The Birth Of A Character

I see posts in creative writing groups all the time, where people are asking for advice on how to create a realistic character. Even naming characters seems to be something that causes many writers a lot of trouble. I’m obviously one of the fortunate ones. For me, character creation has always been one of the simplest and most diverting parts of the whole writing experience.

Characters come to me in a number of ways. Some pop into being at the discovery of a name that I like, others from a picture on the internet, a face on tv, or even courtesy of an interesting looking stranger in the queue at the local supermarket.

The character I am going to discuss today came into being as part of one of my main character’s back story, in the urban fantasy trilogy that I am currently working on. I am going to attempt to put the random workings of my mind into words so that you can see exactly how I fleshed this particular man out.

Nico, the male lead in my trilogy, is a vampire, and part of his backstory is that he grew up as an orphan on the streets of Renaissance Rome. To give Nico a proper backstory I needed to not only cover his post-transition vampire life but also his human roots, as both played a key part in making him the person that he is today.


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In my mind, for an orphan to have a chance at surviving in this era, he would either need to become a beggar, and rely on the limited charity of others, a thief and steal in order to feed himself or be taken on as cheap child labour by either a tradesman or local family to work for his meals and shelter. In Nico’s case, I decided that I wanted him to be taken on by a tradesman as the other two options have been covered rather a lot in vampire fiction, and I wanted to try something a little different.

So at this point, I needed to create a tradesman to fill the role. I already know that Nico succumbs to influenza and scarlet fever when he is 9 years old (In my books vampires are a little different in that their immortality only sets in once they reach their physical peak, which in Nico’s case is at 32 years old)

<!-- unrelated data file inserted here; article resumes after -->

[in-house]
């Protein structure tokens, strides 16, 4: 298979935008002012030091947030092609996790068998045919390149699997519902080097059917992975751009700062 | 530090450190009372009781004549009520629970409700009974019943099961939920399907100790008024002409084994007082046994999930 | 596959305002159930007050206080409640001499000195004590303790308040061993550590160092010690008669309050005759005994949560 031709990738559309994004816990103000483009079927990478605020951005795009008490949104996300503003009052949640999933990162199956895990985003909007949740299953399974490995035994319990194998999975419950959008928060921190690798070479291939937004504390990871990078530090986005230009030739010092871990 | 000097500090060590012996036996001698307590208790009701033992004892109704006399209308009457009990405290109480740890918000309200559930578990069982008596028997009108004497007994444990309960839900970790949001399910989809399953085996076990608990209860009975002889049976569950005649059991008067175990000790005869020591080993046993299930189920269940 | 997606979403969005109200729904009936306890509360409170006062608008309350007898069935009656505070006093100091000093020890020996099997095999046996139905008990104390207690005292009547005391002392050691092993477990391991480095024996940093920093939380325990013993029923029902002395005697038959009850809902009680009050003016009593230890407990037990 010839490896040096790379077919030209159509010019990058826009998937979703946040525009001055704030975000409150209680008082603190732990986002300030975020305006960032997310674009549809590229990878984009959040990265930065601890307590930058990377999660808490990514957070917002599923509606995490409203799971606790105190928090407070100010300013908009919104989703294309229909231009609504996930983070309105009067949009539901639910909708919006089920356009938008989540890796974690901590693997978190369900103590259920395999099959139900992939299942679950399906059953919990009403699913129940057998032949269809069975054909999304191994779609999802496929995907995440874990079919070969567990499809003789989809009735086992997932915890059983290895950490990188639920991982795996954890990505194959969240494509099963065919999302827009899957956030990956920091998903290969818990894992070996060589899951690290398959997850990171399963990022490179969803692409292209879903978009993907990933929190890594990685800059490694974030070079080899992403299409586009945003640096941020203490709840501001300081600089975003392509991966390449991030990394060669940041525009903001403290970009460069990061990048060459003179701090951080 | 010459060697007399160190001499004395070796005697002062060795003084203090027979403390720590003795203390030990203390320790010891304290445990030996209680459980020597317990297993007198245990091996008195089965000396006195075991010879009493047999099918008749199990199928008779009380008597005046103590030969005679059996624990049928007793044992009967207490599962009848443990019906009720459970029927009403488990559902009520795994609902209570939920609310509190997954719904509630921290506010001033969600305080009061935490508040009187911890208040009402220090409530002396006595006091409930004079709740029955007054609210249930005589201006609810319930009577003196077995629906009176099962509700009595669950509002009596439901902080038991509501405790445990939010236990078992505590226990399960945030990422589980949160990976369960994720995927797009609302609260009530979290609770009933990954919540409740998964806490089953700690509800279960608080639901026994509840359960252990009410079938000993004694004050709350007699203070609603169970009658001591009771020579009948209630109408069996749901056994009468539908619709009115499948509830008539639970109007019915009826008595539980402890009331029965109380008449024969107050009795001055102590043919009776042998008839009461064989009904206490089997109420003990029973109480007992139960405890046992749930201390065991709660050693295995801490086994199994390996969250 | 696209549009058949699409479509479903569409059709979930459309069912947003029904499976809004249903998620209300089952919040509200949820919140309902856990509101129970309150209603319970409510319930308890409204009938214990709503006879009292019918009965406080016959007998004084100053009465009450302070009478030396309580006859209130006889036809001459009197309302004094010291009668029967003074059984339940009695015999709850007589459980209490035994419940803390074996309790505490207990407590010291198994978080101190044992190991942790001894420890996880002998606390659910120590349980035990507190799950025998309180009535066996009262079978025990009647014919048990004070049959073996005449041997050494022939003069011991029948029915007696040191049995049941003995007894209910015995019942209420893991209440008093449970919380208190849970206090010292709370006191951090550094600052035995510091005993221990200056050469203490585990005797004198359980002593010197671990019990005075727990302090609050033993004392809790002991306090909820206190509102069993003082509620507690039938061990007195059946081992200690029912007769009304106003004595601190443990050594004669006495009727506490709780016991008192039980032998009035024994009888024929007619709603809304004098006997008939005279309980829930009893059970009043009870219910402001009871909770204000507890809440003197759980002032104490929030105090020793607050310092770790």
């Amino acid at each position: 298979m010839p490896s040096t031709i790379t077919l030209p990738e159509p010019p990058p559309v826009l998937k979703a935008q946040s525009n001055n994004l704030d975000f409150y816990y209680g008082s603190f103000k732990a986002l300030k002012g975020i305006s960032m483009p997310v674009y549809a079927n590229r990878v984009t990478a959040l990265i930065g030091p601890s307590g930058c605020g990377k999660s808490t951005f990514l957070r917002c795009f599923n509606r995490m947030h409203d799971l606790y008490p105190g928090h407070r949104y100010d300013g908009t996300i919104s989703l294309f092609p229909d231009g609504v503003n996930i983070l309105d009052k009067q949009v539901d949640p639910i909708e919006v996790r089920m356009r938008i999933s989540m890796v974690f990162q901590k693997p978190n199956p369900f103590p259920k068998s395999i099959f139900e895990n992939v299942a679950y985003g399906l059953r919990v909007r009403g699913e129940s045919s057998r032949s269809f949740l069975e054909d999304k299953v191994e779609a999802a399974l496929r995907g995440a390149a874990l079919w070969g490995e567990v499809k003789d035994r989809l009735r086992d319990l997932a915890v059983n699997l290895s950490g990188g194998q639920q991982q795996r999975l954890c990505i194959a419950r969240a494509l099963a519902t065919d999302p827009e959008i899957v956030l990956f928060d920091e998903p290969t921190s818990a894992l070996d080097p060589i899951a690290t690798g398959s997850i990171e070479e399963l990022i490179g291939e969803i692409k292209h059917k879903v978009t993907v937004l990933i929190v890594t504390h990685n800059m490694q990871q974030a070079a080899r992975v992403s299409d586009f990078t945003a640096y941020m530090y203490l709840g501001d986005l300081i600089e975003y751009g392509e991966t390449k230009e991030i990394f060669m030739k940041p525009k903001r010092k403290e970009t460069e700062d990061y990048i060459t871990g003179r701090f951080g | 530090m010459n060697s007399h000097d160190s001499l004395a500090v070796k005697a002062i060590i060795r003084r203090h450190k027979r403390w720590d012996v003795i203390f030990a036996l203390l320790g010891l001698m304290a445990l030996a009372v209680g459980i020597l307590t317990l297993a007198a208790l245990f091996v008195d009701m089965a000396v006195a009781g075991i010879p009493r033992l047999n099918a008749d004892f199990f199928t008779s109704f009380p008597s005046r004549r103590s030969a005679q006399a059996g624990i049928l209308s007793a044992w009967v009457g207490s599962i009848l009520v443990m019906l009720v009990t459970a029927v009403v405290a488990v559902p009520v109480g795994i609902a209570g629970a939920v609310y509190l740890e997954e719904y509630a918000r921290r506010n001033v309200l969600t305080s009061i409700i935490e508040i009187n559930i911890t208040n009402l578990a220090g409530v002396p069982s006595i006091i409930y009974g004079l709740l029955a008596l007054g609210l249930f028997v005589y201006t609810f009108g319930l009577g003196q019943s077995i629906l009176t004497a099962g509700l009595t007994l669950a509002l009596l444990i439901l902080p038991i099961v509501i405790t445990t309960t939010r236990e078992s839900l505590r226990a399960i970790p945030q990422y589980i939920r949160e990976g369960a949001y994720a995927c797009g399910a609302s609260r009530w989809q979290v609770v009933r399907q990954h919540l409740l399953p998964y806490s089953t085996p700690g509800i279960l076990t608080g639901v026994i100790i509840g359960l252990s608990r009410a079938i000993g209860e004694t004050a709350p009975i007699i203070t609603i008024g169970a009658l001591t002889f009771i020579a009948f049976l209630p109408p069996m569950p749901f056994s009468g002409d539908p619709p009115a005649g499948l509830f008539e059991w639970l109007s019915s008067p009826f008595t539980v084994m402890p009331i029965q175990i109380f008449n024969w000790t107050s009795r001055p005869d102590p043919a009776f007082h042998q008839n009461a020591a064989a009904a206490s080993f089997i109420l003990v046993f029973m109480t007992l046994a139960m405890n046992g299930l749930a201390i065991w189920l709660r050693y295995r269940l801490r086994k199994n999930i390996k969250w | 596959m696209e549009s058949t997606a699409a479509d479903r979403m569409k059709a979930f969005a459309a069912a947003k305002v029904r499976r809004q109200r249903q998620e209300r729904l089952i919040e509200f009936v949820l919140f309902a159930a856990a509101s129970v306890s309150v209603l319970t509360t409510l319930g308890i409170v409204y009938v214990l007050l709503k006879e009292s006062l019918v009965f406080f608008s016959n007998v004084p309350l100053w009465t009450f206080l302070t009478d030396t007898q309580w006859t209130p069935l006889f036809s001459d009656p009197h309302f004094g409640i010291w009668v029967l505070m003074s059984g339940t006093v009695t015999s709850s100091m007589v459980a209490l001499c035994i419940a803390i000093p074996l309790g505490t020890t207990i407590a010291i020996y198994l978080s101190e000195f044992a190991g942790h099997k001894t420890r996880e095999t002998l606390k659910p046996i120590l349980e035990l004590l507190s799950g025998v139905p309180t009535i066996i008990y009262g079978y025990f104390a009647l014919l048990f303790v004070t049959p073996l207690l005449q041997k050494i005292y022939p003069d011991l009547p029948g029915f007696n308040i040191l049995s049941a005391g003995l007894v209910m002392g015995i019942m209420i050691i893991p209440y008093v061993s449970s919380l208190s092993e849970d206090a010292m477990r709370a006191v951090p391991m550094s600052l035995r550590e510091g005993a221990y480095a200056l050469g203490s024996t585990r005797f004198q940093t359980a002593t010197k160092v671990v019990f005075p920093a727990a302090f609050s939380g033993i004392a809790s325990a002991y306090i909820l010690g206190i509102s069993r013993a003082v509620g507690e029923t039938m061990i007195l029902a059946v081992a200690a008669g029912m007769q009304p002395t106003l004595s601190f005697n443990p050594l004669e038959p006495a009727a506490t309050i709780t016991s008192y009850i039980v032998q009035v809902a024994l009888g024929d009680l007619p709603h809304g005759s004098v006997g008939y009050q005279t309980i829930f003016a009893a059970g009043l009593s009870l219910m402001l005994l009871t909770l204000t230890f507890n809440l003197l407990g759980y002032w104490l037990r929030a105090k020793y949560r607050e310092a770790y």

I also know that the reason that Nico contracts these fatal illnesses is due to his terrible living conditions, ergo the tradesman isn’t looking after him very well. I am picturing sleeping in a damp, cold and musty out building with barely enough food to keep him alive and little to no nutrients in his diet to help ward off illness. Clearly, the tradesman is not a nice person, to treat any child in this manner.

Okay so now we need a suitable trade. The picture that is building in my mind is of a cruel, oafish man. A hedonistic personality, every penny he earns goes towards his own indulgence and he won’t spare any to look to the comfort of his ward.

“There are plenty of motherless urchins to take the boy’s place if he can’t hack the work after all.” He mumbled through a mouthful of food, finishing his rare bit of profound insight off with a loud, toe-curling belch, and absently rubbing a thick meaty hand over his grotesquely swollen paunch. 


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At this point, we need a first name, so I spend a few minutes looking up the meanings behind Italian boys names until I find one that fits (obviously any name will do, but I like having an appropriate meaning thrown in there for my own personal enjoyment where possible) The name that I eventually settle on is ‘Orfeo’ which means deprived or darkness.

Orfeo’s surname is a different matter because in his case he is a tradesman and tradesman way back when often went by the name of their particular trade. Another few minutes on google secures me a list of renaissance era trades and I can get to work picking out his work. I round it down to four possible jobs; scrap seller, soap Maker, grave digger or casket maker. Grave digger has been done quite a few times before and it’s a little obvious for my taste. Casket maker, while it would be morbidly appropriate for this man to profit off others misery, it implies some level of skill which I’m not sure an oaf like Orfeo would possess.

This leaves us with scrap seller or soap maker. Scrap seller would work just fine but soap is just becoming popular in Italy at this point in time so it’s very current and it’s a wonderfully unpleasant job full of all the horrid smells of rendering fat and deadly eye watering lye fumes, as well as awful burns if you aren’t careful enough with what you are doing. Definitely not the place for a small child. The Italian name for a soap seller at this point in time was ‘Saponaio’ so now we have an appropriate surname for our villain.

At this point, all that is left to do is to take all that we have learned so far and fill in the rest of the blanks…


Appearance    

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Hair – probably thinning and greasy from being around the soap fumes all the time. Add to this that he is the kind of man who wouldn’t use soap himself as he knows what goes into it and is too ignorant to realise the benefits. He would instead take delight in selling his concoctions to the well-to-do’s picturing their faces if they ever saw what disgusting things he put into each batch.